Biographical Sketch of Mary Ella Noyes Farr

Biographical Database of NAWSA Suffragists, 1890-1920

Biography of Mary Ella Noyes Farr, 1853-1938

By Samantha Albers, student and Molly P. Rozum, Associate Professor, USD

Dr. Mary Noyes Farr was a distinguished professional woman active in South Dakota's woman suffrage movement. Farr was born in New Hampshire in June 1853 to Rufus H. and Patience Gordon Noyes. She graduated in 1874 from Miss Philena McKeen's School in Andover, Massachusetts, where she studied art. She also studied art in Chicago and Boston. Noyes worked as an educator in New Hampshire, Iowa, and Washington D.C. before marrying Colonel Edward Payson Farr, a Civil War veteran, in October 1882, in Landaff, New Hampshire. The couple, along with Mary's brother, Frank Noyes, moved to Harrold, Dakota Territory, in 1883. Together, they "accumulated many fertile acres" for farming. Her husband opened a general store and she, a millinery business. When he took a job as a "bank cashier" for the National Bank of Commerce in 1890, they moved to Pierre. She worked in Pierre's school system and had an art studio.

In 1901 Mary Farr graduated as a physician from a Boston Osteopath school and became one of the first women doctors in Pierre. Farr helped form a state Osteopath Association and in 1907 lobbied the state legislature for laws to regulate the occupation. South Dakota's governors repeatedly appointed Farr to the "state board of osteopathic examiners," where at different times she held the offices of secretary and treasurer and served until after 1917.

Farr gained many leadership experiences working with women's and civic organizations. In the 1890s she led the National Floral Emblem Society of South Dakota and she took charge of the state's "educational exhibit" at the 1893 Chicago World's Fair; she also served as a "juror of awards" for the fair's Liberal Arts Department. The masonic women's association of the Order of the Eastern Star named her Grand Worthy Matron in 1905 and she held the title of Grand Receiver for the Degree of Honor, a female auxiliary group to the Ancient Order of United Workmen. For the Women's Relief Corps (W.R.C.), Farr served as president of the state's "Department" and as national senior vice-president. She toured local W.R.C. branches and fundraised to support the state's Soldier's Home, Reform School, Children's Home, and Home Library. She solicited among the state's editors for donations of weekly and daily newspaper subscriptions and also worked to promote patriotism in schools and churches. She was a member of Pierre's "Woman's Club" and served in 1910 as a South Dakota delegate to the National Conservation Congress held in St. Paul, Minnesota. A local notable, Farr presented diplomas to some 30 graduates of the Pierre Indian School in June 1915. She held a life membership in South Dakota's Historical Society.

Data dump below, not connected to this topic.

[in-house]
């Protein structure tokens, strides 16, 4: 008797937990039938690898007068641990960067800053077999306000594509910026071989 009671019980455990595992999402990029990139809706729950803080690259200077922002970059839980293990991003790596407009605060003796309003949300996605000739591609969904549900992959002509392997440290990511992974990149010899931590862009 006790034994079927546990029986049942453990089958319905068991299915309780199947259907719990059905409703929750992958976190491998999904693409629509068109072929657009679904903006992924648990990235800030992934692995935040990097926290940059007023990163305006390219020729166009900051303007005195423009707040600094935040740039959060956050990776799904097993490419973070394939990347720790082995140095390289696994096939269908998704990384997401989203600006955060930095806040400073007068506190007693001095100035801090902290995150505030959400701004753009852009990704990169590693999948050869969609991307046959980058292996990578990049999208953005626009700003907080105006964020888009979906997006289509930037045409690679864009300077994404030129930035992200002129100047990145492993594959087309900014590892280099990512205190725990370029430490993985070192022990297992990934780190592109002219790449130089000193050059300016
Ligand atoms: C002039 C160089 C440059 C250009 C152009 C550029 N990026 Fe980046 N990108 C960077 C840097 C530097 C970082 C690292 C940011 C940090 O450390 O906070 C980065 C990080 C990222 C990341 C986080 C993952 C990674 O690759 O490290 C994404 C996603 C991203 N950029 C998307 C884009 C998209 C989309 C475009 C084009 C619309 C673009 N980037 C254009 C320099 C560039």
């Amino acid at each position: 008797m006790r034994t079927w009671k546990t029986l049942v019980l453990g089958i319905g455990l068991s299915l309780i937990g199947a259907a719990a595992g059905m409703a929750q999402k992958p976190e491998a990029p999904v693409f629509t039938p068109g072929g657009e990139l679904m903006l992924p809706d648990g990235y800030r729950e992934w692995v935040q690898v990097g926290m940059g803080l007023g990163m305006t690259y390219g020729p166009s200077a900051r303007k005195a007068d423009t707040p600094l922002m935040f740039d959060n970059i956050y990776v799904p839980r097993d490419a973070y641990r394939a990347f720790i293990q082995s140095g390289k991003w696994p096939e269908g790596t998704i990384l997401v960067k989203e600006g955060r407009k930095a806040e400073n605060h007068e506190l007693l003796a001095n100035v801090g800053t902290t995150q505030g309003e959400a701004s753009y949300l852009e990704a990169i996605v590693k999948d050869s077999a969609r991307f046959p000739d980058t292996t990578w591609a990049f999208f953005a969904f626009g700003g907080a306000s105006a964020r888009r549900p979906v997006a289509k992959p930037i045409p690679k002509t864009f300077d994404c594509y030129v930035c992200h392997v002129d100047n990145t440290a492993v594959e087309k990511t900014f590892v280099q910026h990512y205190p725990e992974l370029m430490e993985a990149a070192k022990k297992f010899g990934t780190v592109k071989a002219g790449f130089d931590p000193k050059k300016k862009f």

Farr's professional, civic, and government lobbying activities prepared her to advocate well for woman suffrage. In 1915, representing the W.C.T.U., Farr served on the legislative committee of South Dakota Universal Franchise League (SDUFL). The women took only two weeks to convince the legislature to submit a woman suffrage measure to the states' voters, but the 1916 referendum lost.

When her husband became "commandant" of the State Soldiers Home in 1917, the Farrs moved to Hot Springs. Her husband died in 1923 and she returned to Pierre. In 1924, at age 68, Farr became the first female candidate to serve as Sergeant at Arms for the South Dakota Senate; newspapers predicted success, suggesting she would be the "only woman sergeant at arms of a legislative body in the United States." Mary Noyes Farr, a Congregationalist, died on 1 January 1938 and was laid to rest at the Riverside Cemetery in Pierre, South Dakota.

 

Image of Mary Ella Noyes Farr found in New Hampshire Women. Concord: New Hampshire Publishing, Co., 1895, p. 47.

SOURCES:

"Aged Woman May Keep Order in S.D. Senate." Argus-Leader, Sioux Falls, South Dakota, 20 Dec 1924, p. 2.